Generally, doctors are only required to release records that are relevant to a particular request and in line with the patient’s consent. Dr Quick needs to read the request carefully and determine who is requesting the records and for what purpose. This will help ensure he does not include any documents that fall outside the request. This is particularly important where a medical record contains sensitive information.

Dr Quick’s secretary was right to query the request in this case. It seems unlikely the patient expects or understands that the photographs could be covered by her signed consent. It is also unlikely the photographs are relevant to the insurance claim. Once Dr Quick checks with her, she may wish to modify her consent.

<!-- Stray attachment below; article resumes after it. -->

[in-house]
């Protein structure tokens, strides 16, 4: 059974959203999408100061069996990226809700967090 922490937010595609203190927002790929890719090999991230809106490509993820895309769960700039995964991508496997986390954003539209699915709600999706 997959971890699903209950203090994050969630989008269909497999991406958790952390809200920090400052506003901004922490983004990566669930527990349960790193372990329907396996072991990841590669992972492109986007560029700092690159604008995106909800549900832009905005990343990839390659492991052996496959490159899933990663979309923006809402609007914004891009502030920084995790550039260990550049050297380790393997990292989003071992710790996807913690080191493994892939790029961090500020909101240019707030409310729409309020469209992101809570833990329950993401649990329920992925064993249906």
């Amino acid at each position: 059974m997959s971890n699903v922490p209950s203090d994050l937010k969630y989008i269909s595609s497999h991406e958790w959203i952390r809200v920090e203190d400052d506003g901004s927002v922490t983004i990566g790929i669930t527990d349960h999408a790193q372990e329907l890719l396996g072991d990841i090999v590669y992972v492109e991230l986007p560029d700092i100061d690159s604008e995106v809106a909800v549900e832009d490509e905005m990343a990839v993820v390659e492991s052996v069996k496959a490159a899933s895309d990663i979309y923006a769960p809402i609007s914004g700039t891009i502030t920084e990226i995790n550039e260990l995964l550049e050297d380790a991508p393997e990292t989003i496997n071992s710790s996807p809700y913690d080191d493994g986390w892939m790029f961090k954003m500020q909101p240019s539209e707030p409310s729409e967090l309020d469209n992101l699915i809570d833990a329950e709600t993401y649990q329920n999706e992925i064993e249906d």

If you are unsure of your obligations or receive a complex request, contact our medico-legal advisers via email on nca@avant.org.au or if you require immediate advice, call 1800 128 268.

*This scenario is fictitious and has been based on Avant claims experience to date. Names have been invented and any resemblance to real persons, living or dead, is purely coincidental.

This article was originally published in the Australian Society of Plastic Surgeons’ Newsletter in February 2020.